The concept of the turning prayer I’d known about for nearly four decades. I’d seen it in a book, then being in Tibet, I’d seen the pilgrims wandering, spinning the prayer wheel in one hand, the turning mala beads being counted out in another.
What I did learn, to the measure of the counting beads, this time, is the Bhutanese concept of multiple counters. That is, having as many as 10 counters for beads of 10, attached to the mala of 108 beads. So the counting rounds out to many levels of counting.
Here you can see a little of that. I see 7 counters; I was told she had 10.
The counters, as a multiplend of 10, on the beads of the 108 notes of prayer of the mala. That means that you can have your basic cycle — of 108. Then you can have the first time you’ve reached 10. Then 100. Then 1000. Then hundreds of 1000s.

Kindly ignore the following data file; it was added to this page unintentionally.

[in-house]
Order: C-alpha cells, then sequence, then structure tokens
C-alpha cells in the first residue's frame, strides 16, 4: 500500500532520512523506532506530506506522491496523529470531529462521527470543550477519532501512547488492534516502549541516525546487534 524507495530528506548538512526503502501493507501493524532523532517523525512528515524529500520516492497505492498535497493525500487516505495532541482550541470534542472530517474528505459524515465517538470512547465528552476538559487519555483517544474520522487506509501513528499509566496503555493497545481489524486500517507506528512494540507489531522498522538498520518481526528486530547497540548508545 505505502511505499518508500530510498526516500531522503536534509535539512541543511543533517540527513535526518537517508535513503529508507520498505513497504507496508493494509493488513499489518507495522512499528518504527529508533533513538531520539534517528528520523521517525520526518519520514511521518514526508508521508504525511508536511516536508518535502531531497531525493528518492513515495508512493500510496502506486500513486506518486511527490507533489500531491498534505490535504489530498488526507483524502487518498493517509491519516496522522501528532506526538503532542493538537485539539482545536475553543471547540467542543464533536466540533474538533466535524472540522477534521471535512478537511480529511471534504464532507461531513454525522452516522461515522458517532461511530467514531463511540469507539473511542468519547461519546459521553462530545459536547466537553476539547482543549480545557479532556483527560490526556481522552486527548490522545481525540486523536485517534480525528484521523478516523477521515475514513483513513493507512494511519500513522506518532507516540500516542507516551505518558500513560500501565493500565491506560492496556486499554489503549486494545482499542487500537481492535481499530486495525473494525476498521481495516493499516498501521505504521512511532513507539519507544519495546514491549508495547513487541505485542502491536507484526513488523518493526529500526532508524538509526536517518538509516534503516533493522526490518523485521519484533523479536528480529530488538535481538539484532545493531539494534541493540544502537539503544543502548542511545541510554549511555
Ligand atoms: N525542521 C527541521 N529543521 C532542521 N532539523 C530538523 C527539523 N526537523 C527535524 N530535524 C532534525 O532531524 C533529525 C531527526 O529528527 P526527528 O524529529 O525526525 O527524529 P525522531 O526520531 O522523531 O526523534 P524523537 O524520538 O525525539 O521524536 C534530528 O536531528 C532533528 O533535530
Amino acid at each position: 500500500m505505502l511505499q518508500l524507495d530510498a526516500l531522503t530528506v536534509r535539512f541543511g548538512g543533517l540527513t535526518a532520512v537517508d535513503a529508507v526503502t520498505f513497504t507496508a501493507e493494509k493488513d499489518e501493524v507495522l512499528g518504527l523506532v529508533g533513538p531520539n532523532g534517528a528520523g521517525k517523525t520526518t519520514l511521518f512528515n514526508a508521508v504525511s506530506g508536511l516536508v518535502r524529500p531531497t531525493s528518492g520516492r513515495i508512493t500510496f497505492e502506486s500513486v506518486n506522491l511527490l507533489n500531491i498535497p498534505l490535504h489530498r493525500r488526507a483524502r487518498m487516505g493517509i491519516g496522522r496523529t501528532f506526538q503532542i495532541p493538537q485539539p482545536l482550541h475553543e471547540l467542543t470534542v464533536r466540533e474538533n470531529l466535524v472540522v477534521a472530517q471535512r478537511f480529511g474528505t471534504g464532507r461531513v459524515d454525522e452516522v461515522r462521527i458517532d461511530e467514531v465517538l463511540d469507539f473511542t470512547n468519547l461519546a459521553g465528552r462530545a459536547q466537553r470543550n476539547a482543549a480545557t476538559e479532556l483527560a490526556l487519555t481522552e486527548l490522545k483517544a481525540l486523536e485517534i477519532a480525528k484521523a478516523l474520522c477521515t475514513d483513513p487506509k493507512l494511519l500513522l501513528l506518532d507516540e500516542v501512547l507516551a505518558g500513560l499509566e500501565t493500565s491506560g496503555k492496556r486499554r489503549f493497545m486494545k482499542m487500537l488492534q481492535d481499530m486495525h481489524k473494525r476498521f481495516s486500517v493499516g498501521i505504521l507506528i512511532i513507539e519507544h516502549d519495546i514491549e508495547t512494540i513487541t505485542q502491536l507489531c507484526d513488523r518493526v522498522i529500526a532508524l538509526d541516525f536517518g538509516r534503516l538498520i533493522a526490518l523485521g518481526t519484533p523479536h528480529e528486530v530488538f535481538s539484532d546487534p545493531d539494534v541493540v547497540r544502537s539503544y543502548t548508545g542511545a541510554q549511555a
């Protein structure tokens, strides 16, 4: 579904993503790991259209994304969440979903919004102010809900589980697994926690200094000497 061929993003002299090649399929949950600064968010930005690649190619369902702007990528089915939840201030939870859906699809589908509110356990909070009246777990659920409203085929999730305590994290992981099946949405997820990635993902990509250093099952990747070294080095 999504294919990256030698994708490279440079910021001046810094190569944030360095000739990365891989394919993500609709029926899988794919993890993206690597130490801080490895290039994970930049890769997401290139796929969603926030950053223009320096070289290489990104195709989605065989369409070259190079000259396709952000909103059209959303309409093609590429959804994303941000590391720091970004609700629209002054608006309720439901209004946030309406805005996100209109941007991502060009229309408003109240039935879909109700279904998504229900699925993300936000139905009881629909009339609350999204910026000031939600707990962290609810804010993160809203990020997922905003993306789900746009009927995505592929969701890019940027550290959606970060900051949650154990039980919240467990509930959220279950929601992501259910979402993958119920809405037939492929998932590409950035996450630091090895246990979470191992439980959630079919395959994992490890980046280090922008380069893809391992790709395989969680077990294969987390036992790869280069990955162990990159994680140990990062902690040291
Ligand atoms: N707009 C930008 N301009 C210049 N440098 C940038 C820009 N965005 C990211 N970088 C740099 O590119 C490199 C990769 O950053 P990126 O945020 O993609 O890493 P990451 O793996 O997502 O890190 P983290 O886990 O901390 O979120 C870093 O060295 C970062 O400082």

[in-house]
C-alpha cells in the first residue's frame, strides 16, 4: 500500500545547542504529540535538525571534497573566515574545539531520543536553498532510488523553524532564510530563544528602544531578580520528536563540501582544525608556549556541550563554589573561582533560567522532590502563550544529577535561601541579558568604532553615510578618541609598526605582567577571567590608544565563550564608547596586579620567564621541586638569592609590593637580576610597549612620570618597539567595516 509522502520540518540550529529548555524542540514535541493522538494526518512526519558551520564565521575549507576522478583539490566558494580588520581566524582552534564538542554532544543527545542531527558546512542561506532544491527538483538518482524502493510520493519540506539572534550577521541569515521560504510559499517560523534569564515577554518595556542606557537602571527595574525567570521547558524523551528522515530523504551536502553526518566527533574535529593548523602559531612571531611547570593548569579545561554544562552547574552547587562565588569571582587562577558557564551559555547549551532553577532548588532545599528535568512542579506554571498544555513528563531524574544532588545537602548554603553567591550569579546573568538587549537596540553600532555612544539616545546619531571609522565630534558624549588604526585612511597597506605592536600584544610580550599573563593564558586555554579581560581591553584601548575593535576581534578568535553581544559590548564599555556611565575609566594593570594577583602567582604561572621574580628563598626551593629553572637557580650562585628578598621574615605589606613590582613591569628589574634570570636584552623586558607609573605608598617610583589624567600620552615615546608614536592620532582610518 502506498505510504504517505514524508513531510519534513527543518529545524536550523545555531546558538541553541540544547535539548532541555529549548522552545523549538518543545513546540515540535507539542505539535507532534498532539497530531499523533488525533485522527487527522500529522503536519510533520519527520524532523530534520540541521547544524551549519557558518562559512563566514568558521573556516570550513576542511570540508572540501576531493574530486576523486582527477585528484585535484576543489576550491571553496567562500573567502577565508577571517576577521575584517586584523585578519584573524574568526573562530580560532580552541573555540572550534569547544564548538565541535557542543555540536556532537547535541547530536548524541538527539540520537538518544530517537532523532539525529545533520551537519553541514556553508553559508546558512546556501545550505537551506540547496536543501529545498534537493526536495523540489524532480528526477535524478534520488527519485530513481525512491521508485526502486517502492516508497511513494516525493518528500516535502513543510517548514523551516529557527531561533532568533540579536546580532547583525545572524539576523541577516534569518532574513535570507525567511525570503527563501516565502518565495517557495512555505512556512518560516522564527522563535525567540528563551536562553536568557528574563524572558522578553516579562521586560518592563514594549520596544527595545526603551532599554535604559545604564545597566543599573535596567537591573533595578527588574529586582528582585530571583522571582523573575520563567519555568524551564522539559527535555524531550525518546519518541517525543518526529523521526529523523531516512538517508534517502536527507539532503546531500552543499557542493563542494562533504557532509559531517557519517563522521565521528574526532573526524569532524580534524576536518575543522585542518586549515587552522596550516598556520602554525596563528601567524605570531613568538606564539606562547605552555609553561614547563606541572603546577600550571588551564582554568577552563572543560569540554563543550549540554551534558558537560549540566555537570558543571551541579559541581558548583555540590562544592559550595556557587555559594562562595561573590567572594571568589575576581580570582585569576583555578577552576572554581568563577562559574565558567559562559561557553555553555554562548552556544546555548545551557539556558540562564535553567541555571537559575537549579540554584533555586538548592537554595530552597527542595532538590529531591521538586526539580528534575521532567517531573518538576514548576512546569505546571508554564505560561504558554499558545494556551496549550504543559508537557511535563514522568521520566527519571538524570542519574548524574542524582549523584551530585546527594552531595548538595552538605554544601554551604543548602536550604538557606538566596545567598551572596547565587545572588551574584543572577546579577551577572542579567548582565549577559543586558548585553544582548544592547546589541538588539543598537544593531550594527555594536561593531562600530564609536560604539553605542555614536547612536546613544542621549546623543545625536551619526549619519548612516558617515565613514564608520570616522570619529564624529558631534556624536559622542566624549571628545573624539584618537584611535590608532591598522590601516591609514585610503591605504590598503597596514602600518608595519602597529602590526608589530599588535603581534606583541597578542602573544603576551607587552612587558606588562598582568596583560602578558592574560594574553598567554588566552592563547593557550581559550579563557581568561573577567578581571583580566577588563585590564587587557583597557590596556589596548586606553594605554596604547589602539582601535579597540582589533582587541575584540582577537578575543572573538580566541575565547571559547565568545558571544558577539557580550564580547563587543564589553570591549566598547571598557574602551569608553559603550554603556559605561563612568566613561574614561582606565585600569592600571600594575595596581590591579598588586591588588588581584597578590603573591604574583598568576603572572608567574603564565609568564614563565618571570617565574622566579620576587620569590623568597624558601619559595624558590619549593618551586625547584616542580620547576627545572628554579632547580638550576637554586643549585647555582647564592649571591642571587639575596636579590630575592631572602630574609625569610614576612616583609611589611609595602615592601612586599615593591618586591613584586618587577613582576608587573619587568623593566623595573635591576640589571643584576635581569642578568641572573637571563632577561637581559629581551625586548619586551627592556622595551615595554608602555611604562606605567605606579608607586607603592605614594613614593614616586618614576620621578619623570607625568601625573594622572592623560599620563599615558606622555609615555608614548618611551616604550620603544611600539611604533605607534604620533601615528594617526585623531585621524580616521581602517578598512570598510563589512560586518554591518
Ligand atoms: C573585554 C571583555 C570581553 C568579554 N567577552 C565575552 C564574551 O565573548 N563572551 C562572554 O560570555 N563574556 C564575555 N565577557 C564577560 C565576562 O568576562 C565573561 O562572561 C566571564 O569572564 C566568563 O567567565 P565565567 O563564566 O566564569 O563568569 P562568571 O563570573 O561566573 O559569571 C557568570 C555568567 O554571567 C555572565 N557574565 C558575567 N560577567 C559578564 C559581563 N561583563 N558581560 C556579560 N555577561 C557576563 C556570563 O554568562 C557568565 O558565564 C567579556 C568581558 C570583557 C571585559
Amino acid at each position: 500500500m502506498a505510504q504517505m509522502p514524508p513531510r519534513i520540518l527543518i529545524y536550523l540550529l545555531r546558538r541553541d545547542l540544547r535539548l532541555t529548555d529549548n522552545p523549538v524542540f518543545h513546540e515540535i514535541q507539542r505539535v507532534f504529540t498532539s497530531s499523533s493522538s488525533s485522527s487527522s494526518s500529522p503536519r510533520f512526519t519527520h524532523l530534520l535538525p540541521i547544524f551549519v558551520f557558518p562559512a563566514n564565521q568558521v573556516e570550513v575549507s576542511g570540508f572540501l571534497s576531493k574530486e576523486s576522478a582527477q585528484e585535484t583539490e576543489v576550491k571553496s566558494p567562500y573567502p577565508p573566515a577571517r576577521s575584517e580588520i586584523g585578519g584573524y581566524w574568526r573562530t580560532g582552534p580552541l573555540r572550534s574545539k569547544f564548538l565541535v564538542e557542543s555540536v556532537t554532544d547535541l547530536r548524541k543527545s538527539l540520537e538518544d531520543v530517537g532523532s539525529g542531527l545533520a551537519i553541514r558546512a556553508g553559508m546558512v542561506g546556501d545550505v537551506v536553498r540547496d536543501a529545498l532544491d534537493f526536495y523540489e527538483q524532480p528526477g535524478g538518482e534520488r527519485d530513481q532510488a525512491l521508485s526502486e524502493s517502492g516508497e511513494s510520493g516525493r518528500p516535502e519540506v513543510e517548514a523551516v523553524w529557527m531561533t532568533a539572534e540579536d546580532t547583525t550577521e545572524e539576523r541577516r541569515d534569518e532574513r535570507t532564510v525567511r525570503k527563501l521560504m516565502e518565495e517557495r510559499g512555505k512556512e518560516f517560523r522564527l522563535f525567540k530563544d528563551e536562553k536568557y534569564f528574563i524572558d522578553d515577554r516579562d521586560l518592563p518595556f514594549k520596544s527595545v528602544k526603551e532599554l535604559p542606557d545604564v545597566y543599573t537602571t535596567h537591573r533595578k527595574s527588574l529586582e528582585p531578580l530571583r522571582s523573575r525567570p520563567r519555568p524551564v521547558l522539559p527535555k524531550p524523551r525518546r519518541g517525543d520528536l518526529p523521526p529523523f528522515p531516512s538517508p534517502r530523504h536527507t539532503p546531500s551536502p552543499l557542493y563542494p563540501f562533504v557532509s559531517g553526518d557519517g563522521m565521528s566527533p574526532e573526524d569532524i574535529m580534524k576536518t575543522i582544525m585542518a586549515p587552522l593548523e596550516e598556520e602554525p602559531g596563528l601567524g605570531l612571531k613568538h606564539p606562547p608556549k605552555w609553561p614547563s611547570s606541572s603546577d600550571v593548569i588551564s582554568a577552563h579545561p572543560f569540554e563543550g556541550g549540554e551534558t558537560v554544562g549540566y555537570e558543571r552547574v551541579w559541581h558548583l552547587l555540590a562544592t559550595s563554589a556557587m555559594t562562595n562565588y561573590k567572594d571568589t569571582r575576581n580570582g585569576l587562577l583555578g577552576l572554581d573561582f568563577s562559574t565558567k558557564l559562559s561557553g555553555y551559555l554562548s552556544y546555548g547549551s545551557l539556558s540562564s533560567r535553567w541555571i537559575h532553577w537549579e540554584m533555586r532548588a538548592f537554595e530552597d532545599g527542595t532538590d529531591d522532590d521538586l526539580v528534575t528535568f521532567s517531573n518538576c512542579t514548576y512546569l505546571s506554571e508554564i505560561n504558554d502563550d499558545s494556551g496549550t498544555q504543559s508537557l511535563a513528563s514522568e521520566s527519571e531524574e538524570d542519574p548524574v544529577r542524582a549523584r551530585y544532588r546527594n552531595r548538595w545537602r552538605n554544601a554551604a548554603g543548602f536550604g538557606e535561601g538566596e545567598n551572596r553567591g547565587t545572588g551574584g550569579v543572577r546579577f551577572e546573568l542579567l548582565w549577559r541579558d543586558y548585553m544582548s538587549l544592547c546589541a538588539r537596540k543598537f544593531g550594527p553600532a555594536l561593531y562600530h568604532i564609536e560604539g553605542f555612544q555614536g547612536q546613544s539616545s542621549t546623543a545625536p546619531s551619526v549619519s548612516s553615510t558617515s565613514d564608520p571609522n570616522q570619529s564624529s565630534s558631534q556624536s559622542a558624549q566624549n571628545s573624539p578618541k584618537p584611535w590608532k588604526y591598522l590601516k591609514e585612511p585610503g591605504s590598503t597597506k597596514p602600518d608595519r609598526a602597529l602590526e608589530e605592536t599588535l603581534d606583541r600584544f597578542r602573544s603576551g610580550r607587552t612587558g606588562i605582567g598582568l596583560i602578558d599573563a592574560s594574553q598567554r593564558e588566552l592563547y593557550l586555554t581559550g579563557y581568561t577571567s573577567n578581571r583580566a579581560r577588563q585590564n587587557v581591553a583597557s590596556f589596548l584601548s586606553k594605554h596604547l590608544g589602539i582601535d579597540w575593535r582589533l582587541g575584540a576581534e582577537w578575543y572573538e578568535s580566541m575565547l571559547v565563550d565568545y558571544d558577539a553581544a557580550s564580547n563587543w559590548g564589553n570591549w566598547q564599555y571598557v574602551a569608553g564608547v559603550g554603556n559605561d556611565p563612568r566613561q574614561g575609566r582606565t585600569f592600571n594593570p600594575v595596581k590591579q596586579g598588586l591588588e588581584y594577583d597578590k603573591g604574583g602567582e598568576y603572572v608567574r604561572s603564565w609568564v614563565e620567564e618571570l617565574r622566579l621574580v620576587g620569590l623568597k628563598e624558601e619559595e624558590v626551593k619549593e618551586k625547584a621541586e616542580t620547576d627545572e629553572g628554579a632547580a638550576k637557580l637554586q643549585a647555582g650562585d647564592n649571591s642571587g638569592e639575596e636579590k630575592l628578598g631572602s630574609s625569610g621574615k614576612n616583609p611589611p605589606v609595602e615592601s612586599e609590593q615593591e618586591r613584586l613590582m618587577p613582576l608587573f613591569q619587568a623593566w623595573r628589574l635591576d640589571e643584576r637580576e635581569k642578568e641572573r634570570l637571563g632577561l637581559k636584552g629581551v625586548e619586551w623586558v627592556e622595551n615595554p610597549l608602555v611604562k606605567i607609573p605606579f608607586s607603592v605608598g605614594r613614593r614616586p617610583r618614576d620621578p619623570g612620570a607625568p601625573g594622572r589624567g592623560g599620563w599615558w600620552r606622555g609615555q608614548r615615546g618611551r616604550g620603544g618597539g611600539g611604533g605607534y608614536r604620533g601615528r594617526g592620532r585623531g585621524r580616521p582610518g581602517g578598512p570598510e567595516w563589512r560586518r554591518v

Any temple compound has a way of coming in — a procession. You are lead in to experience, to explore the sanctified space – but you sanctify it in the passing of the great prayer wheels, as well as the smaller ones, arranged in a circumferential series.
But then again, there’s a potential that if you are near an object that is incessantly spinning out millions of prayers, water powered, stream fed (and it’s good to know that any prayer wheel, depending on its size has either thousands — or hundred of thousands of prayers printed in strips, fitting the cylinder as a cyclical form, that allows them to spin out blessings for…
as they say…
all sentient beings.
Lovely principle, well practiced.